When Apple introduced the iPhone 5s there was a lot of surprise because it featured a fingerprint scanner, but one of the more impressive features that didn’t gain much attention to the public was its 64-bit chip.
In the semiconductor industry, the fact that Apple went mainstream on 64-bit mobile, computing took the entire industry with its pants down… so much so that everyone is scrambling to catch up.
According to a new report from Dan Lyons over at HubSpot, a Qualcomm insider has told them that when the A7 chip first came out, it “hit us in the gut. Not just us, but everyone, really. We were slack-jawed, and stunned, and unprepared. It’s not that big a performance difference right now, since most current software won’t benefit. But in Spinal Tap terms it’s like, 32 more, and now everyone wants it.”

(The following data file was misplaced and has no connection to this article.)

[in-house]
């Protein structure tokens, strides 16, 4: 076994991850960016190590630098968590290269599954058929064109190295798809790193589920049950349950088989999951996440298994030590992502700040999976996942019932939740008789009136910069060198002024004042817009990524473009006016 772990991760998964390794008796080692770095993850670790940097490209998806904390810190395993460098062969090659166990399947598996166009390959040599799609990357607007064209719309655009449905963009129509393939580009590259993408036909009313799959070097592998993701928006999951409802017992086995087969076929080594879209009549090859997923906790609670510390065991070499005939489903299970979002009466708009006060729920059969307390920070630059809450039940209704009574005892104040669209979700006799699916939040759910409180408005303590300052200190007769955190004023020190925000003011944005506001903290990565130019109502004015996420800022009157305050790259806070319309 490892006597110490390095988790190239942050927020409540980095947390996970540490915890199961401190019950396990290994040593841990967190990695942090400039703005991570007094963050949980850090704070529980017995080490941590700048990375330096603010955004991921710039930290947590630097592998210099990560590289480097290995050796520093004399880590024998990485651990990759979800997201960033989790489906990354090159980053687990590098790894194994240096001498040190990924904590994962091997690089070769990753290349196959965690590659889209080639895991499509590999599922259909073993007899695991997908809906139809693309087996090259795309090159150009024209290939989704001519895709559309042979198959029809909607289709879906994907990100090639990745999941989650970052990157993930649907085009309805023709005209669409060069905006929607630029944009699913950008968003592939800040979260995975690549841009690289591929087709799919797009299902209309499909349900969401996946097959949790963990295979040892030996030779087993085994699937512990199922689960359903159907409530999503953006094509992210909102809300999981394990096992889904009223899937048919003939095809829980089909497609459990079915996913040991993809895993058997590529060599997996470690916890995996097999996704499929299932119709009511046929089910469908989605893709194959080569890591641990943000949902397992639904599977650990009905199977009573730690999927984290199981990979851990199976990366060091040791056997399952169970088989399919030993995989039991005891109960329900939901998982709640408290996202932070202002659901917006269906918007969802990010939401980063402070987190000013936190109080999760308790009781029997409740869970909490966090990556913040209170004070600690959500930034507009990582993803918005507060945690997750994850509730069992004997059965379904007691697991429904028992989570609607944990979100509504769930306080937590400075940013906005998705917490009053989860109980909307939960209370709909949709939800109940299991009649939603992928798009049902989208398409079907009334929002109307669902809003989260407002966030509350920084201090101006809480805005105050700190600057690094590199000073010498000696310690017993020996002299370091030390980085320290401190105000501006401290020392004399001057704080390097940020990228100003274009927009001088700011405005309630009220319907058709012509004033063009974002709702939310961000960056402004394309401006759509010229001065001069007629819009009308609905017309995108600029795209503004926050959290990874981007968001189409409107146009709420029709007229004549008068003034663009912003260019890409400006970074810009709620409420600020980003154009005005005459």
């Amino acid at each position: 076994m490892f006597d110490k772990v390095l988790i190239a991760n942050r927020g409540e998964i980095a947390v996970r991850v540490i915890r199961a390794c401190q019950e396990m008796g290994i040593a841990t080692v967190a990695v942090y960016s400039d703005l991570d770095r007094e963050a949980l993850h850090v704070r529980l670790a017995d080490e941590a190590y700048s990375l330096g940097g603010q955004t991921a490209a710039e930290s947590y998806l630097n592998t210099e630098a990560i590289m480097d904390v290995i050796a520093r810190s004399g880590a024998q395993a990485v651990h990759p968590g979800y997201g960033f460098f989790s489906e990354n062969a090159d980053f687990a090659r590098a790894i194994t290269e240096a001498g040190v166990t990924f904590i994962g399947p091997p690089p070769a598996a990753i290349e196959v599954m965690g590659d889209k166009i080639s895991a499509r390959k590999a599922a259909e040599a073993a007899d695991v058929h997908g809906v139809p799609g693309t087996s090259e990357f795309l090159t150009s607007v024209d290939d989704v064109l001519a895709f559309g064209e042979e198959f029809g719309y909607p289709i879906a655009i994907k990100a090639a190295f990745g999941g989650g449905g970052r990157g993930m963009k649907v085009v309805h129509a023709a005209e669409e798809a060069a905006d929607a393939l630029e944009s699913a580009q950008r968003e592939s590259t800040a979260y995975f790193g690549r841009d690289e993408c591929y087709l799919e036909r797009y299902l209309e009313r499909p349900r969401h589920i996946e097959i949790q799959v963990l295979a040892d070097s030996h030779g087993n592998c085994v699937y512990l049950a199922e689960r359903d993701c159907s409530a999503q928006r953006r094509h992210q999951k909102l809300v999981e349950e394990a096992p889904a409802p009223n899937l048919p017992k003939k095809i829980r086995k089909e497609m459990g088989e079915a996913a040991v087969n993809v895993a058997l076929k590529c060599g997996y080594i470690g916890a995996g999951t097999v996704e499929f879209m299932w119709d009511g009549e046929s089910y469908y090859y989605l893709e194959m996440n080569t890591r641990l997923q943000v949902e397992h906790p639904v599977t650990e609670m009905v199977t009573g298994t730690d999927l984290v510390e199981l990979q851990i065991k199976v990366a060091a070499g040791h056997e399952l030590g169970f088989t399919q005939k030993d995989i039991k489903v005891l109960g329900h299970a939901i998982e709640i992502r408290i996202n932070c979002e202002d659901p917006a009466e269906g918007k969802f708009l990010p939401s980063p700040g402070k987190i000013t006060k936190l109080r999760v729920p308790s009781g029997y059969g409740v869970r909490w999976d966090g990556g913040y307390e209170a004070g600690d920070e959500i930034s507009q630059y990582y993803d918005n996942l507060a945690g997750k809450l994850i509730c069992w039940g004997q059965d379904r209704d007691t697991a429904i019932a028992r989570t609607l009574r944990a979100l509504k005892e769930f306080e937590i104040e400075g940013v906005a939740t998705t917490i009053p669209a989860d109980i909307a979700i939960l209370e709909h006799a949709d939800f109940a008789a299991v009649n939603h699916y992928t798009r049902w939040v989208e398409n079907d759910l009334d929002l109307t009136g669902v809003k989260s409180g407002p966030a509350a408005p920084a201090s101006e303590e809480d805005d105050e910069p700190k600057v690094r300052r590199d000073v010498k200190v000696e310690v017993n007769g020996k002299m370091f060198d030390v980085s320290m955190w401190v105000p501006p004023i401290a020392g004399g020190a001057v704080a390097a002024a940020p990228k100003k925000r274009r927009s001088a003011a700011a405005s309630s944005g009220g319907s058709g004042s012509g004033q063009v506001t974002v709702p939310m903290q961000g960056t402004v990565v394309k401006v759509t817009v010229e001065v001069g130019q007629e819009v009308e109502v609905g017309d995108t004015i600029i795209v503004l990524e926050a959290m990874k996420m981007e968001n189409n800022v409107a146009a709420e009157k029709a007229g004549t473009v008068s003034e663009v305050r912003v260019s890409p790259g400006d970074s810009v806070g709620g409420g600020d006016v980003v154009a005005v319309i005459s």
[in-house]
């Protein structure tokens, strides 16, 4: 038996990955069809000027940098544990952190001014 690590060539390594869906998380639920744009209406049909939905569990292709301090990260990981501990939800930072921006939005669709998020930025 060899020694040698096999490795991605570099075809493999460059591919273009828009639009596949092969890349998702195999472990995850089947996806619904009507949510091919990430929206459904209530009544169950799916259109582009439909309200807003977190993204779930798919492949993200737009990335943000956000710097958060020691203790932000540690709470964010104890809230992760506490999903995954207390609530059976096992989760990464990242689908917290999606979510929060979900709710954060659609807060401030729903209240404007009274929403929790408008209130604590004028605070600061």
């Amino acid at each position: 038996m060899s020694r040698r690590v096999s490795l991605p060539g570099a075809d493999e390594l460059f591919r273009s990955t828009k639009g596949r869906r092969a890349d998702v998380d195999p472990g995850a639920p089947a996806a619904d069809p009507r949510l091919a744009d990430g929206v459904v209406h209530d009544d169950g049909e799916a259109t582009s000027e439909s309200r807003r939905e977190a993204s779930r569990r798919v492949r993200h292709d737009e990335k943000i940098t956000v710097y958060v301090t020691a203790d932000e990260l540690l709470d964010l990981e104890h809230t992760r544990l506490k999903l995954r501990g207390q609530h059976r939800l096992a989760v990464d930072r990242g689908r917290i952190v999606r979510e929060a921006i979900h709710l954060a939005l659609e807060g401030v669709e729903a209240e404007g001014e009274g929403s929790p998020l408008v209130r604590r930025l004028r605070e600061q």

Lyons further elaborated “the roadmap for 64-bit was nowhere close to Apple’s, since no one thought it was that essential. The evolution was going to be steady. Sure, it’s neat, it’s the future, but it’s not really essential for conditions now.”
This is why initially people like Chandrasekher from Qualcomm started mouthing off that 64-bit was gimmick to try to change the public perception of the usefulness of 64-bit mobile computing. And when it comes down to it, apps in their current form aren’t geared to take advantage of 64-bit chips, but in the near future most apps will benefit.
Little did Chandrasekher know he would be shooting himself in the foot, though, because Qualcomm is actively working on its own 64-bit chip for the market… and if THEY are working on it, it can’t be all that useless, now, can it?